Last-minute temporary funding deal may help U.S. government avoid shutdown

Funding for the federal government runs out Friday at midnight. House Democrats passed a short term measure Thursday to keep the government funded through February, but a group of Republican lawmakers in the Senate are threatening to force a shutdown over President Joe Biden’s vaccine mandate. Judy Woodruff and congressional correspondent Lisa Desjardins to break down the latest negotiations.

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  • Judy Woodruff:

    Funding for the federal government is due to run out tomorrow at midnight.

    Today, House Democrats passed a short-term measure to keep the government funded through February. But a group of Republican lawmakers in the Senate are threatening to force a shutdown to fight President Biden's vaccine mandate.

    To help break all this down, I'm joined by our congressional correspondent, Lisa Desjardins.

    So, Lisa, we're right up on the deadline.

  • Lisa Desjardins:

    Here we are.

  • Judy Woodruff:

    Where does everything stand?

  • Lisa Desjardins:

    Judy, we have had some stormy days this week and many other weeks. But I am here to report, in the last few minutes, a rainbow may be forming above the United States Senate.

    In just the past few minutes, I have multiple sources telling me that it looks like there is a deal to get past the problems in that body. Let me first back up at where — what we know, OK? Let's talk about what this temporary funding deal would do.

    First of all, we're talking about a continuing resolution, that sort of paradoxically named funding bill that the House voted on just in the last couple of hours. That would extend funding for the U.S. government through February 18.

    Now, in it, also, I want to mention is $7 billion, importantly, for Afghan refugees who have been brought to this country after the U.S. withdrawal from Afghanistan.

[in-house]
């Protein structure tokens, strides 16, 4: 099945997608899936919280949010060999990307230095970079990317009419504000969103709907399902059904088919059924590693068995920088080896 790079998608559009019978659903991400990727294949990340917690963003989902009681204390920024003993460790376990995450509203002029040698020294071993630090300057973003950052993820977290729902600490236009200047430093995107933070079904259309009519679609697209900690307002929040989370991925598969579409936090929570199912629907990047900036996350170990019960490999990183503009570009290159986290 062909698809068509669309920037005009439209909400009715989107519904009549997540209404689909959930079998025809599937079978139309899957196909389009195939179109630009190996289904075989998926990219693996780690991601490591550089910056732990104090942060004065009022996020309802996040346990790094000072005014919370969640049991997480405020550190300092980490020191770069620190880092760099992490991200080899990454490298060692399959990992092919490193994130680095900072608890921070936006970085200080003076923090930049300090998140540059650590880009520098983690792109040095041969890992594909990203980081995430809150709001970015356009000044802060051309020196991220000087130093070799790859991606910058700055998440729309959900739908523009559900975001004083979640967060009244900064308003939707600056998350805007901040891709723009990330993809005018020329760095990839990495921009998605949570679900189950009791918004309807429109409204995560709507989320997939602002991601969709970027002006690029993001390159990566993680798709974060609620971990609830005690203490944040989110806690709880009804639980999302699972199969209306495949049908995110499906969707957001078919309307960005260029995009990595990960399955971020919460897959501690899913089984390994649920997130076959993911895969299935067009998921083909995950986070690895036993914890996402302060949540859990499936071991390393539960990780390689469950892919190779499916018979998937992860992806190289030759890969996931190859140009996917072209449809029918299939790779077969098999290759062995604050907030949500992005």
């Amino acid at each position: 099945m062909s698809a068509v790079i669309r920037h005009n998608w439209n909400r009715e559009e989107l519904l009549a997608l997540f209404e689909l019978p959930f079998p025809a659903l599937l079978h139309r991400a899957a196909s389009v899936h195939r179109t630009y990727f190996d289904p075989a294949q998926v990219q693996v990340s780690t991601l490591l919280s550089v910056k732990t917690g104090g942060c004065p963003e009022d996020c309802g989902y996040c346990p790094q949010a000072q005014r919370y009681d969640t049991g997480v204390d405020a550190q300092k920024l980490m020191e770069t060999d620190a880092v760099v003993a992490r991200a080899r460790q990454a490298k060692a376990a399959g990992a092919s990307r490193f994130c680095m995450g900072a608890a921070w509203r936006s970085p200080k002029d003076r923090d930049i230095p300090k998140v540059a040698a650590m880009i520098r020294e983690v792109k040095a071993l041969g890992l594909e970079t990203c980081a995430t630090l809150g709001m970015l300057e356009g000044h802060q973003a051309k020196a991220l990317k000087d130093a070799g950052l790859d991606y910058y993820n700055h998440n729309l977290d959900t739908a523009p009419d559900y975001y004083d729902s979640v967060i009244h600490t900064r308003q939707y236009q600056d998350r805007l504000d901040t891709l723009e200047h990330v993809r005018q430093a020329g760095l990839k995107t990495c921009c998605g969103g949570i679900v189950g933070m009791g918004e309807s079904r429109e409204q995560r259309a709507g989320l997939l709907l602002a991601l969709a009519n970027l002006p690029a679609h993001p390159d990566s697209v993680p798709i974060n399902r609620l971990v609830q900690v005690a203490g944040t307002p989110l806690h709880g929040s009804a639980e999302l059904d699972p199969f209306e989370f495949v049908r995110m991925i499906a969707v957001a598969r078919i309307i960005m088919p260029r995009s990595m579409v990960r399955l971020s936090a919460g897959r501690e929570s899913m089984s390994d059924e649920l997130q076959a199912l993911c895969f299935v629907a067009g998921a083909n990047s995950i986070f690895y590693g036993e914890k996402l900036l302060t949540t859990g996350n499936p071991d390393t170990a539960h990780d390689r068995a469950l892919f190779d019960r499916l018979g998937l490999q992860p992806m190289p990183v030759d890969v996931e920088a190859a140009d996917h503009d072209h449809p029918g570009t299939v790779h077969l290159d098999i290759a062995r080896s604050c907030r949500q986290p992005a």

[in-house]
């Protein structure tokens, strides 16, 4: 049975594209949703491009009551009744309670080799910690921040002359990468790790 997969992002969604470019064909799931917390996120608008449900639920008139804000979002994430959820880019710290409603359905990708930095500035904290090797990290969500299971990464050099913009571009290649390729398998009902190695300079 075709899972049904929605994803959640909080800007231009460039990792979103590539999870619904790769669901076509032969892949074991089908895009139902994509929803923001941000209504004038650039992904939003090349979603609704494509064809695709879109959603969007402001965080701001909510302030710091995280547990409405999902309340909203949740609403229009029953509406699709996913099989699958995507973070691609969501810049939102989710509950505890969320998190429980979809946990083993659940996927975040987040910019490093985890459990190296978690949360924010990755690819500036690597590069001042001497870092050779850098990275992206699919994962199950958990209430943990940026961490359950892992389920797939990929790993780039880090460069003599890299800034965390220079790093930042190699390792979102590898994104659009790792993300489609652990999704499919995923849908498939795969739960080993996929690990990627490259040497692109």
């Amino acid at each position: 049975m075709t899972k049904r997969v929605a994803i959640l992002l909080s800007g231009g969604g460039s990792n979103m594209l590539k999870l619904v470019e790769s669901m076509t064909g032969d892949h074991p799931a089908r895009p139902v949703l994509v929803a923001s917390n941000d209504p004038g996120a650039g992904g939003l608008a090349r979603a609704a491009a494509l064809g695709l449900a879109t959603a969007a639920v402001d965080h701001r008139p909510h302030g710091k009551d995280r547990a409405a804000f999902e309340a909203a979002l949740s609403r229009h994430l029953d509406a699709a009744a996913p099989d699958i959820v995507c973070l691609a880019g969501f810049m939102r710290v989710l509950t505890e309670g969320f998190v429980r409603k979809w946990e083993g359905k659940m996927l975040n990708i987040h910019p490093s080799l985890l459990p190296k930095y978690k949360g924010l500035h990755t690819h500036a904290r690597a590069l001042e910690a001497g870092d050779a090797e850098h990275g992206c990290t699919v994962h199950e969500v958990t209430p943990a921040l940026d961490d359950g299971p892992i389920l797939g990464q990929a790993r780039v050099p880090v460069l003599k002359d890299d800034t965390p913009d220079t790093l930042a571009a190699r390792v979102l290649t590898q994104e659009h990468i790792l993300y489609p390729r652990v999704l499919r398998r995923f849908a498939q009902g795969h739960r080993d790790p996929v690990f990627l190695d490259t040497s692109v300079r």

Now, the issue, as you said, there were — there's a group of Senate Republicans who have been blocking the fast-tracking of this bill. Now, those Senate Republicans object to it — are trying to push one particular issue, the issue of vaccine mandates, which they oppose.

    We're talking about a few members. Senator Mike Lee of Utah is one of them. He would like the Senate to pass a bill banning any funding of vaccine mandates. He thinks the government should not be in that business. With him, Senator Roger Marshall, a freshman senator. Those two have the power to delay any funding bill long enough to cause a funding shut — a government shutdown at least into next week.

    However, in the past few minutes, I understand that there is an emerging deal, Senator Marshall has confirmed. And I have sources in both parties and in both chambers saying that there could be a vote now tonight, because they're giving Senator Lee what he wants, a vote on his idea on opposition to vaccine mandates.

    Why would Senate Democrats do that? Because it's likely to fail. There's complicated reasons why, including an absence from one Republican senator. But, right now, it looks like Senator Lee will get a vote tonight that he wants, and then this resolution to keep government funding could go through the Senate and be passed as soon as tonight.

  • Judy Woodruff:

    So, the ice is breaking on that.

  • Lisa Desjardins:

    Yes.

  • Judy Woodruff:

    But, meantime, Lisa, is it your understanding that this question of vaccine mandates is a one-time thing, or is this something that we could see coming up again?

  • Lisa Desjardins:

    No, this will come up again, and it will likely come up again next week in the U.S. Senate, when Senate Republicans have used a privileged maneuver to again come back and openly question President Biden's idea to impose vaccine mandates on large companies.

    There will likely be a vote on that next week in the U.S. Senate. But this is beyond the U.S. Senate.

    Judy, I want to show a photo of what happened today in the state of New Jersey, in Trenton, in the U.S. — Capitol. This is a site of reporters trying to get there into the General Assembly being blocked by police officers, because there is a new rule in the statehouse there that you must have proof of vaccination or a positive — or a negative COVID test to get in.

    And the state — the speaker of the state Assembly there has been pushing that. But Republicans pushed back. And Republicans entered the chamber, against that rule, tested whether the police would stop them or not. There were some potential confrontations there, some chaos in the New Jersey Statehouse over this exact issue.

    And I think we're going to see this across the country in different forms. And it will be in the U.S. Capitol again next week.

  • Judy Woodruff:

    Along partisan lines.

  • Lisa Desjardins:

    Yes.

  • Judy Woodruff:

    Lisa Desjardins, thank you very much.

  • Lisa Desjardins:

    You're welcome.

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